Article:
During the last few days I have been tinkering with the iMac again to see if I can fix it. I soldered a loose video socket pin back to the motherboard and straightened some video and blind-mate connector pins that had gotten twisted.

    Here's where I'm at currently:

    - the fan spins up, the motherboard LED comes on, the hard drive spins up, as well as the optical drive when a disc is in it (sometimes they don't though);
    - the motherboard LED and the fan sometimes flicker/have interrupted operation (maybe current fluctuation?);
    - the computer turns on the moment the power cord is connected (sometimes it does not turn on at all and I have to reinsert the power cable) and pressing the power button does nothing at all times;
    - nothing on the display, no backlight;
    - no current on USB ports (keyboard caps lock key doesn't light up);
    - no voltage on the same PSU pin as before.

    I'm guessing the chip on the power supply is malfunctioning, since the repair shop told me it was good parts-wise. I won't be losing any more time with this one though.

    Should I get a new power supply or is it possible this iMac already has other issues?

    (I'm attaching a picture that highlights the PSU pin with no current.)
     

    Attached Files:

  10. CooperBox macrumors 6502a

    CooperBox

    Joined:
    Nov 28, 2010
    Location:
    France - between Ricard & Absinthe
    #10
    I love working on these iMacs, but must confess with the problems it's throwing up I'd be lost for a solution, except looking around for a doner unit. Don't know where you are located, but I've found fully serviceable units often for less than 30dollars, and once for as low as 15 at a charity store - advertised as 'not working'. Once back home found that the 'tester' hadn't pushed the power lead all the way in. That's the sort of fix I love!
     
  11. 1984power thread starter macrumors newbie

    Joined:
    Aug 28, 2017
    #11
    Thanks for your reply, @CooperBox.
    You're right but unfortunately I don't think I'll be able to get ahold of another one of these for parts very soon... where I'm located broken ones don't show up often. I've also double checked my cord is all the way in :D

    I'm now considering researching more about the PSU's chips, following @Interceptor2's suggestion earlier in this thread.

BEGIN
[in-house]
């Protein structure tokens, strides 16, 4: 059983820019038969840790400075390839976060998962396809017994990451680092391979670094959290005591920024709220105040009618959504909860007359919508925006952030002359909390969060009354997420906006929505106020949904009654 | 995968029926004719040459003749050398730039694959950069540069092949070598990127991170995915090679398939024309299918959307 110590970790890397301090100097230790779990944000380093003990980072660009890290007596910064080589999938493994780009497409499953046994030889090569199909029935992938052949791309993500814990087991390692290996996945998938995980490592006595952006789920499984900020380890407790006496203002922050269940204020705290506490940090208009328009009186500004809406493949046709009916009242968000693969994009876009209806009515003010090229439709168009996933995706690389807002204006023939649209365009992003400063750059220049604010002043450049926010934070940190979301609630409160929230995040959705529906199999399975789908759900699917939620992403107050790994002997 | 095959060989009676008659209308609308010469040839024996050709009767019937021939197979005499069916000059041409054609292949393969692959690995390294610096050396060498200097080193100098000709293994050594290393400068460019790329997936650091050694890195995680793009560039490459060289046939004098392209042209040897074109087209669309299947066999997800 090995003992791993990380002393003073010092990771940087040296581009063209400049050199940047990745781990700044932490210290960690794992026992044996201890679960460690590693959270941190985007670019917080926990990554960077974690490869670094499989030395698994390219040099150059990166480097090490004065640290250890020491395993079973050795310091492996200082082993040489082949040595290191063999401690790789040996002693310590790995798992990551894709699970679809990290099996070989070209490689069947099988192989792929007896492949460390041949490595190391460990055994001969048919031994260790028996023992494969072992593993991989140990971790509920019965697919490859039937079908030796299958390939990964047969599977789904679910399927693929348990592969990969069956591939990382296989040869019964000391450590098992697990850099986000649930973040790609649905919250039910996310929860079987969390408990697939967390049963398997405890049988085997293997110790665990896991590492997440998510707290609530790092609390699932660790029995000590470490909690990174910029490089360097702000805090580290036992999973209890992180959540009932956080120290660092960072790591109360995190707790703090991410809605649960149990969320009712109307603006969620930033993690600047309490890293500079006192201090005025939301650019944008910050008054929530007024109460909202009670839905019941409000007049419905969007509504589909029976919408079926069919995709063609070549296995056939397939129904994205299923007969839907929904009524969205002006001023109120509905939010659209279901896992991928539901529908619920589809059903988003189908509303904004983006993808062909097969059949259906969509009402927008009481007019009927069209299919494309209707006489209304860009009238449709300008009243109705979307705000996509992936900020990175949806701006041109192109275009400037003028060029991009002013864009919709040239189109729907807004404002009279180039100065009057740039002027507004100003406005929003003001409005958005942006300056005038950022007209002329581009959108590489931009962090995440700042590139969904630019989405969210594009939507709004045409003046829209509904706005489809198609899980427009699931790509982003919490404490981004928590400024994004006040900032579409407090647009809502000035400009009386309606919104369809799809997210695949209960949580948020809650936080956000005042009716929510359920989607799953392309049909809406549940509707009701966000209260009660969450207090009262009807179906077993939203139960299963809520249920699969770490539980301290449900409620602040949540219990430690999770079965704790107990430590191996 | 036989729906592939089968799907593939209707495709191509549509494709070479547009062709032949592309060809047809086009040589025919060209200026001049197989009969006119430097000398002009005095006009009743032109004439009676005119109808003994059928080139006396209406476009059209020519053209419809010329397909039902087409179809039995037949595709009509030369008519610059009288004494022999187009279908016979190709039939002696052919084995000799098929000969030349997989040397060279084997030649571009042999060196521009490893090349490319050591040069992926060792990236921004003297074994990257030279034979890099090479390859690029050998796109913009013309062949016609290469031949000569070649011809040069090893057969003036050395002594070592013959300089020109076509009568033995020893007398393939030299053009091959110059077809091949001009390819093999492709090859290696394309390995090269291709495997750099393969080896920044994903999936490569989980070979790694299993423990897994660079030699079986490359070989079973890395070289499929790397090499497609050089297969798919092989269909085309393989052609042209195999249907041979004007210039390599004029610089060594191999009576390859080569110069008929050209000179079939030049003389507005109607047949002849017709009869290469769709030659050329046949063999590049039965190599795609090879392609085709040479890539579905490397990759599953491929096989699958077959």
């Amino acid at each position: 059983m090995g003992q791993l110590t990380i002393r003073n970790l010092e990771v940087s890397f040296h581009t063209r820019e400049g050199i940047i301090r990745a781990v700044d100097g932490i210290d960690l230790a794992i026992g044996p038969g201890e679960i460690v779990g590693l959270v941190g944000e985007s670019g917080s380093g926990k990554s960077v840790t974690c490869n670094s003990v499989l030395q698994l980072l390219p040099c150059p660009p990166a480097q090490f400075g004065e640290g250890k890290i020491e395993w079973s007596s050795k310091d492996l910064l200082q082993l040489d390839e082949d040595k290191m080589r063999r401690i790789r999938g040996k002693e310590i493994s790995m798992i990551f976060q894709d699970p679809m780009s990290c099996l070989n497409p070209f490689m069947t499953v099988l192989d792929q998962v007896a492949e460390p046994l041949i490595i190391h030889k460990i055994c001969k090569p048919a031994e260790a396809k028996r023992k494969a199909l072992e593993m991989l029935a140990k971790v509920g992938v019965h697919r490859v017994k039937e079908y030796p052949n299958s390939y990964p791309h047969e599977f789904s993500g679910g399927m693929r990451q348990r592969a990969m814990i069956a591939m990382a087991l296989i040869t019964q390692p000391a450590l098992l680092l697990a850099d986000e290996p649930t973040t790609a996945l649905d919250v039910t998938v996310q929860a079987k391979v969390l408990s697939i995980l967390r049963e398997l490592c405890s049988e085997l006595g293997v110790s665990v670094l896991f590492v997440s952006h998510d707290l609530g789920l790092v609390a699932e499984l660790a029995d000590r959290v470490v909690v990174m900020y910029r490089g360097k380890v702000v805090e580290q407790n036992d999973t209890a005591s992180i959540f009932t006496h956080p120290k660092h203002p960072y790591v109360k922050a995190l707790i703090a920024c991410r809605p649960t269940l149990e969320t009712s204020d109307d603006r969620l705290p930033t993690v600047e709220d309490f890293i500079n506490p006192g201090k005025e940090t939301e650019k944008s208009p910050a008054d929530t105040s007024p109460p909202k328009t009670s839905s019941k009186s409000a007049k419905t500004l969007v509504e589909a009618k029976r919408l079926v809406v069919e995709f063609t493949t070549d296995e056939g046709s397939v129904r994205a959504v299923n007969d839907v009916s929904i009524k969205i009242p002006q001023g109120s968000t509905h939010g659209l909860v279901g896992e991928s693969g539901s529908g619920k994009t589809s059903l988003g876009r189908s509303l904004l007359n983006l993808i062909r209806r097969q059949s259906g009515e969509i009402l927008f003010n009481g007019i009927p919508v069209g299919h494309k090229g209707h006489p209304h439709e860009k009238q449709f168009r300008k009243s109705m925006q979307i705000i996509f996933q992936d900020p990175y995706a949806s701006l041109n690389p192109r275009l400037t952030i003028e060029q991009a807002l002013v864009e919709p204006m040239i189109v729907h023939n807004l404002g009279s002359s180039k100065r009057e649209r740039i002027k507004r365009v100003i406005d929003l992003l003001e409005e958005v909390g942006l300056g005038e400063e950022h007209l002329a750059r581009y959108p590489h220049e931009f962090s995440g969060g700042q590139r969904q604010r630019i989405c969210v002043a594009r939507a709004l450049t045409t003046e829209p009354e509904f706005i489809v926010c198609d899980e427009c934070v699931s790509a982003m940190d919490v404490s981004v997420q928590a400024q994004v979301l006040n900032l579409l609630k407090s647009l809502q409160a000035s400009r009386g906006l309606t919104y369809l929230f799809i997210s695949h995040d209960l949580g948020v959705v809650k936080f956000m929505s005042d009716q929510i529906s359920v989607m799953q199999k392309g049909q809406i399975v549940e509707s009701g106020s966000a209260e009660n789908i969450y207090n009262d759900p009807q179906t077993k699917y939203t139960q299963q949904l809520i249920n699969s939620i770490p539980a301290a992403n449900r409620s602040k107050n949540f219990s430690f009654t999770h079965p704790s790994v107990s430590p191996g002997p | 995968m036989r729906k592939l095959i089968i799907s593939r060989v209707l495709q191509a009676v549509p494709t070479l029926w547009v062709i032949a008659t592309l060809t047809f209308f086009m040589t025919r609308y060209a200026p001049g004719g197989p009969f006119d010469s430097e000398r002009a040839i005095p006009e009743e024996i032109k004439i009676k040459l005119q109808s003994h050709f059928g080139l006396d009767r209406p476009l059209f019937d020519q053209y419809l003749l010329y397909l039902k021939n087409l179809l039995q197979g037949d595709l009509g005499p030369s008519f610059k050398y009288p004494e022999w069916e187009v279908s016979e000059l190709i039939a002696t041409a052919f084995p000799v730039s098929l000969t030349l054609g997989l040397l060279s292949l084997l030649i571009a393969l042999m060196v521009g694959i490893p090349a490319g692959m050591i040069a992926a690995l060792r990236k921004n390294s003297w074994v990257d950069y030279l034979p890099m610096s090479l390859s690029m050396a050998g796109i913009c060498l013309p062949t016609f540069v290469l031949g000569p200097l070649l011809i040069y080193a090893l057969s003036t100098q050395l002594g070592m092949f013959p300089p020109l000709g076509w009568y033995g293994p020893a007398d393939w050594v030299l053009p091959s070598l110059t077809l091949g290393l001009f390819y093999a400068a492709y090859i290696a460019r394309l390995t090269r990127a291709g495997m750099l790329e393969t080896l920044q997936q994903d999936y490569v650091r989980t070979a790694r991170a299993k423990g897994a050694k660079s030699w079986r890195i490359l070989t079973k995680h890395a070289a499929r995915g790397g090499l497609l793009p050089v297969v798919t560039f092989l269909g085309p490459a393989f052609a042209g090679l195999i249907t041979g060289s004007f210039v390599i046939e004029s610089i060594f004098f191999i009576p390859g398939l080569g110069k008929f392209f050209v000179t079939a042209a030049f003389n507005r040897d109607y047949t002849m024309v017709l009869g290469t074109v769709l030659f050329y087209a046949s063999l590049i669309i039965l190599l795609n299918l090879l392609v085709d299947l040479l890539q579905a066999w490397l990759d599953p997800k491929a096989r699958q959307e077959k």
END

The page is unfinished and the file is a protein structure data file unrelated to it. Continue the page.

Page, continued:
What makes me hesitate about paying for a replacement is the fact my power button does not operate correctly and the USB ports have no current... I don't want to end up with a new power supply and a bad logic board.
     
  12. 1984power thread starter macrumors newbie

    Joined:
    Aug 28, 2017
    #12
    I'm afraid I forgot to ask one more thing in my last post: is an iMac G4's screen supposed to flip backwards?
    I know you can adjust the screen's angle, but mine can flip backwards until it's facing the opposite side.
     
  13. 1984power thread starter macrumors newbie

    Joined:
    Aug 28, 2017
    #13
    I got a miniVGA adapter for the iMac... even through the VGA out, no image/signal ever appears.

    If anyone has a functioning power supply for one of these iMacs that you don't need please let me know.
    By the way, is an iMac G4's screen (swivel arm) supposed to flip backwards? I hope that's not my problem in the end.

    Thanks for the help.
     
  14. CooperBox macrumors 6502a

    CooperBox

    Joined:
    Nov 28, 2010
    Location:
    France - between Ricard & Absinthe
    #14
    Sorry I can't help with a power supply.
    From memory the G4 iMac arm should move from the vertical, down forward to the horizontal position. It shouldn't flip backwards. Also unless I'm mistaken, the arm should swivel 180deg thro its axis, i.e. looking from the front you should be able to turn the screen 90deg left or 90deg right.
     
  15. 1984power thread starter macrumors newbie

    Joined:
    Aug 28, 2017
    #15
    Thank you for your reply @CooperBox.
    It's not the arm joint next to the hemisphere: I'm talking about the joint that connects to the screen. The other one seems normal.

    Here's a picture. It's not great but it's possible to make out the display's Apple logo on the bottom.

    DSC00011.jpg
     
  16. CooperBox macrumors 6502a

    CooperBox

    Joined:
    Nov 28, 2010
    Location:
    France - between Ricard & Absinthe
    #16
    No, never seen anything like that. All mine are rock solid at that particular joint.
     

Share This Page